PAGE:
‘The Fall Guy’ Is a Love-Letter to the Movie-Making Process, but ‘The Stunt Man’ Exposes the Tortured Psyches Behind It

“I knew daredevils — and I ain’t got nothing against ‘em — it’s just they’re all dead.”

So says the titular character of “The Stunt Man” to his trainer the first time his desire for mortality is put into question. The theme of death is a constant one in this 1980 film. It’s what propels the main character, Vietnam-Vet Cameron, to go on the run — the state in which we meet him at the beginning of the film. It’s what draws him to a movie set near the beach where dozens of bodies are ripped apart, sporting soldier’s uniforms from World War I, and buried across the sand. It’s what fascinates the film’s director, Eli Cross, whose need to draw reality out of a production that’s drowning in artifice places Cameron in the precarious position of both stuntman and muse. What begins as a convenience for Cross — a need to fill a role he lost as a result of Cameron’s actions — soon becomes an exercise in the sadistic as Cross tests Cameron’s endurance for pain, humiliation, and survival, all while tyrannically ensuring its capture on celluloid.

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There’s a lot of metaphor and allusion to unpack with “The Stunt Man”, elements not as vital to the more recent ode to the unsung heroes of filmmaking, “The Fall Guy”. This may have a lot to do with the background of each film’s respective helmer and the source material they’re each working off of. “The Stunt Man” was adapted by writer/director Richard Rush from Paul Brodeur’s 1970 novel of the same name. The book is little more than a slight thriller with nods to film’s ability to distort and disrupt, but in the hands of Rush — a man who got his start making exploitation films during the 1960s — the story becomes an emotional odyssey brought about by visual and situational trickery. “The Fall Guy”, also an adaptation, comes from a similarly slight 1980s television show starring Lee Majors and Heather Thomas, but is elevated from kitsch to blockbuster with the help of stars Ryan Gosling and Emily Blunt. However, it’s director David Leitch, an actual stuntman-turned-filmmaker, whose touch feels most present throughout. Like Rush, Leitch seeks to create an experience, albeit one that prefers to be more in-your-face than thought-provoking.

THE FALL GUY, Ryan Gosling, 2024. © Universal Pictures / courtesy Everett Collection
‘The Fall Guy’©Universal/Courtesy Everett Collection

Along with wife Kelly McCormick, Leitch has spent the last decade producing work that brings the craft of stunts to the forefront of cinema, even garnering support for a Best Stunts Oscar category, and “The Fall Guy” certainly makes a good argument for why it’s well deserved. Leitch even goes as far as breaking a Guinness World Record for cannon rolls to convince us. While there’s little doubt most audience members will be seeing this film for these incredible feats, it’s actually screenwriter Drew Pearce’s romantic screwball comedy framing around Gosling’s stuntman Colt Seaver and Blunt’s first-time director Jody Moreno that tends to be the most attractive piece of the overall narrative. Leitch puts this piece on the backburner at times for the sake of placing Colt in overcooked situations that force him to use his skills outside the normal confines of the movie set, but the scale and execution of the stunts are often worth the detour. There is a thematic point to this too, as another element to the story is Colt’s return to work after breaking his back in a stunt gone wrong. After 18 months on the mend, Colt faces his own questioning of mortality similar to the one Cameron experiences in “The Stunt Man”. Both men, after living through traumatic experiences, are operating from a need for redemption physically, romantically, and spiritually.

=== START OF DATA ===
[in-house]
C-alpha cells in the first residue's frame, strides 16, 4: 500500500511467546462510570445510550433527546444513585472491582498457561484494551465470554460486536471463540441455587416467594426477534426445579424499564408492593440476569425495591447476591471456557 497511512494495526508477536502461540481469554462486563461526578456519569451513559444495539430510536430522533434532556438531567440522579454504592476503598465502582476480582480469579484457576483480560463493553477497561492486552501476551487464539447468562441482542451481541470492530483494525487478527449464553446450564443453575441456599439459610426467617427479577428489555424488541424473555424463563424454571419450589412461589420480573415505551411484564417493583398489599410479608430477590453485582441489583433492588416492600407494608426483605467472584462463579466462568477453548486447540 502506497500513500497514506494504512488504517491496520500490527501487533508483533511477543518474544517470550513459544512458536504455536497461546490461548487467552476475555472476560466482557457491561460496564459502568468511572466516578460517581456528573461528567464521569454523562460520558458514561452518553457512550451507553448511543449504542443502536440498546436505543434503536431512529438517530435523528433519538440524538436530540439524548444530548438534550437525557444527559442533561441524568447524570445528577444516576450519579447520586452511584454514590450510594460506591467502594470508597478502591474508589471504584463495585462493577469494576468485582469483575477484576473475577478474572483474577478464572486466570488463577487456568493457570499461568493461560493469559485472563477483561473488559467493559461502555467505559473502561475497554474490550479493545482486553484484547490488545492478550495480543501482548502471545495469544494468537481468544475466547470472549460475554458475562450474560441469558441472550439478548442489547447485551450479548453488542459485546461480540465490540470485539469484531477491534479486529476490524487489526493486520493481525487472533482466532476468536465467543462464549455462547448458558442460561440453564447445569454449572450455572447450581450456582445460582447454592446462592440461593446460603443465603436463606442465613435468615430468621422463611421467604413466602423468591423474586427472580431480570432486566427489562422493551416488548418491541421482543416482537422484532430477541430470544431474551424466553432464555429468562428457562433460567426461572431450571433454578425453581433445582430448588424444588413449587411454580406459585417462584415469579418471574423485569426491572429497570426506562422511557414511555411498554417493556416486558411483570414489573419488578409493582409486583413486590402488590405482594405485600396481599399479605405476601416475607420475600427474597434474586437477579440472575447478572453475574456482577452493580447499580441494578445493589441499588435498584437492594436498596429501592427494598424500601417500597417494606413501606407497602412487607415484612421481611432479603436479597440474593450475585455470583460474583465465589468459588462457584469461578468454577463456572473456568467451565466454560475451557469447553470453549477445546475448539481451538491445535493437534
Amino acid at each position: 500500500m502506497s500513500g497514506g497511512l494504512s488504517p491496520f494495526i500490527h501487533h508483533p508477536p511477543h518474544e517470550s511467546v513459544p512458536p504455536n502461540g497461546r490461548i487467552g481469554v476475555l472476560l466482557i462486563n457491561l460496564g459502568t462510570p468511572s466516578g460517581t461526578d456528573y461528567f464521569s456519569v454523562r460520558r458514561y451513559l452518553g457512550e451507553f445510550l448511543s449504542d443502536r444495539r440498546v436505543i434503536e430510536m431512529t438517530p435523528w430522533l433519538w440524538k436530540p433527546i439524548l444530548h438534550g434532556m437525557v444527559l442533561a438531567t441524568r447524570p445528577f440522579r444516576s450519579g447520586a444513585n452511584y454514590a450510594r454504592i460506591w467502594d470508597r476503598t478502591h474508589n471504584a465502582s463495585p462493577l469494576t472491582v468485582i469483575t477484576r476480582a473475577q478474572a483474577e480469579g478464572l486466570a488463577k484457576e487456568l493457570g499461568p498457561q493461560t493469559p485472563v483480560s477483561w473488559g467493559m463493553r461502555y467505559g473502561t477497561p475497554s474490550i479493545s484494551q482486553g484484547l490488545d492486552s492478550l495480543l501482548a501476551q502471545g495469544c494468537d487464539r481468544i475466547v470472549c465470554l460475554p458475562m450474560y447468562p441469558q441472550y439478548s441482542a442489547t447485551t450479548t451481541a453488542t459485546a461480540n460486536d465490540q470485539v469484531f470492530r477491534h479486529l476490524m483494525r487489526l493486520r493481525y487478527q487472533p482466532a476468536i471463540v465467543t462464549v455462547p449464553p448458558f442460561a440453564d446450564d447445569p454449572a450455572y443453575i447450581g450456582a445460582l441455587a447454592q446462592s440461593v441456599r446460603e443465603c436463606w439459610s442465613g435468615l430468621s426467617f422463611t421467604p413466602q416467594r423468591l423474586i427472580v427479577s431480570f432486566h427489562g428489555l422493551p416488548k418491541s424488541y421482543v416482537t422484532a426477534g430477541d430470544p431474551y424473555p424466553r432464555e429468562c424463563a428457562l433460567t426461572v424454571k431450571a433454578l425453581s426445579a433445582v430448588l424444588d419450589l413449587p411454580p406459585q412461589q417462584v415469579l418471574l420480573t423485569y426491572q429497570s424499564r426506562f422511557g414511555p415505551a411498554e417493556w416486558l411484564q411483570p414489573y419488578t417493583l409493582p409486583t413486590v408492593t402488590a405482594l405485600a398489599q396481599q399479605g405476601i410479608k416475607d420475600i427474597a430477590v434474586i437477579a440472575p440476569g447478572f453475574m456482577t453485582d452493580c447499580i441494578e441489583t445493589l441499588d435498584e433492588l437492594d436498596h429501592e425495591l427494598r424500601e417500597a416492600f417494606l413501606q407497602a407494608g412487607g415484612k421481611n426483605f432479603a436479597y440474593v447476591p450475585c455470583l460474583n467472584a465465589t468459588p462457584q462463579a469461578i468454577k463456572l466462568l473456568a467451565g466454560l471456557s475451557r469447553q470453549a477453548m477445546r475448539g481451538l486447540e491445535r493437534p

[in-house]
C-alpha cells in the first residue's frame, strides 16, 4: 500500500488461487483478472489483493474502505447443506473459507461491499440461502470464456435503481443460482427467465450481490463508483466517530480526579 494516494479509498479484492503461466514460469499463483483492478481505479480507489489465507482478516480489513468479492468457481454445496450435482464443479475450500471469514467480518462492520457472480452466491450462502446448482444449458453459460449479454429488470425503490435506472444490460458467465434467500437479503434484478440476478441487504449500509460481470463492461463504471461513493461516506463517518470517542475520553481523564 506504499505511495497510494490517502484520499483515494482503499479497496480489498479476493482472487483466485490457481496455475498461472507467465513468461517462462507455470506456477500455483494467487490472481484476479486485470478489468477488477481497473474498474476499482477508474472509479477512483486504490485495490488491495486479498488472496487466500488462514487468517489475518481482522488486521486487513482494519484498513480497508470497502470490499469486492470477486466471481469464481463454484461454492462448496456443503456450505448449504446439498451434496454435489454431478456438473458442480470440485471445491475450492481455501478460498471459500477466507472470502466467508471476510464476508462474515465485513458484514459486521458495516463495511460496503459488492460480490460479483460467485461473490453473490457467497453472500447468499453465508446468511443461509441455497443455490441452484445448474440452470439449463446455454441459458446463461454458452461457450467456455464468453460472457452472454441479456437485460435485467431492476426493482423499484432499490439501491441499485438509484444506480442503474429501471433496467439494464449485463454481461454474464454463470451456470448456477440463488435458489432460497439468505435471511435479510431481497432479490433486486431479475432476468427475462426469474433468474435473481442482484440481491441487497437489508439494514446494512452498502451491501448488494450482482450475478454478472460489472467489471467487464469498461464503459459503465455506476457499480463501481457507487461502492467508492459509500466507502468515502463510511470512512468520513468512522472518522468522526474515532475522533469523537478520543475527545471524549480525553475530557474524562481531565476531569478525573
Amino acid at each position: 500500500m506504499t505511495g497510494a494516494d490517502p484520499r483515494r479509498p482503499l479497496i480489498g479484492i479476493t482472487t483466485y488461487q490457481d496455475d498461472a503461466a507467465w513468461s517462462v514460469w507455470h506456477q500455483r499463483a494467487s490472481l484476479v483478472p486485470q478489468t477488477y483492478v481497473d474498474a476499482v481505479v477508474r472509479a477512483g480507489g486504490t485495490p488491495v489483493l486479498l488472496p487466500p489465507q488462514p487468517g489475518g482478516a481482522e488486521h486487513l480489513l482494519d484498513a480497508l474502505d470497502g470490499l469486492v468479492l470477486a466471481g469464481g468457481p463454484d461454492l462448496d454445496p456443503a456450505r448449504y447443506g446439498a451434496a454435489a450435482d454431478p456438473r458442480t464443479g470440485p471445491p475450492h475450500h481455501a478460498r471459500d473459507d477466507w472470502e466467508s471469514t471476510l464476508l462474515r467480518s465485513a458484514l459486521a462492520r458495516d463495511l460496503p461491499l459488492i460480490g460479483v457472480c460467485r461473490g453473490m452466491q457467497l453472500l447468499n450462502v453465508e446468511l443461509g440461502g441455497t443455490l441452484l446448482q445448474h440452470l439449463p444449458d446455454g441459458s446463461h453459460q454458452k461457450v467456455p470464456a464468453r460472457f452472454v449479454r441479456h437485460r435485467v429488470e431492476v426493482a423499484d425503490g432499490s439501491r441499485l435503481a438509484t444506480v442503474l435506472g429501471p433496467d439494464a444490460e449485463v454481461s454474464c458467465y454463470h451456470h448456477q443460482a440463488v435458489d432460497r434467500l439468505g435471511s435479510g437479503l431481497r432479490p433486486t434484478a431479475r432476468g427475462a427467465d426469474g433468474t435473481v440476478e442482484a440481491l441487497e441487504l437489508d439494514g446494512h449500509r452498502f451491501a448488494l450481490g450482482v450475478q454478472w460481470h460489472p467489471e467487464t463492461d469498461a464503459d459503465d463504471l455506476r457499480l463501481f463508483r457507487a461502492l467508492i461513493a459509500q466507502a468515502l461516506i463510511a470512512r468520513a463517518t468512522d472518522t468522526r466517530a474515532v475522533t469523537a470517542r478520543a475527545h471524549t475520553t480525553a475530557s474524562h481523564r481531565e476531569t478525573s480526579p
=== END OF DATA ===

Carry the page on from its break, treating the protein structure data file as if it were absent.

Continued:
In “The Stunt Man”, this internal conflict exposes itself through Cameron’s PTSD outbursts that often come when the lines of reality are blurred by his experiences both on set and off. While Eli is having him duck bullets and leap from buildings, Eli’s female lead — played by a gleefully in-command Barbara Hershey — is toying with Cameron’s heart in ways that shake him and bring him out of his shell. “The Fall Guy” takes a different approach with this conflict, letting Colt’s pain serve as a dash of color to his free-wheeling, yet sensitive personality, but not giving it a great deal of weight or further background beyond the initial trauma that starts the film. Where does his need to be invincible actually come from? Answering this question might’ve added depth to the film and fit perfectly in a film that explores cinematic creation and recreation. After all, Richard Rush himself suffered two heart attacks in the process of making “The Stunt Man” and still kept going. He wrote the script for the film in 1970 after acquiring the rights to the book, but upon showing Columbia executives a draft, he was met with puzzlement. In a self-made documentary for the DVD release in 2000 entitled, “The Sinister Saga of Making ‘The Stunt Man’”, Rush said of the execs, “They couldn’t figure out if it was a comedy, a drama, if it was a social satire, if it was an action adventure…and, of course, the answer was, ‘Yes, it’s all those things.’ But that isn’t a satisfactory answer to a studio executive.”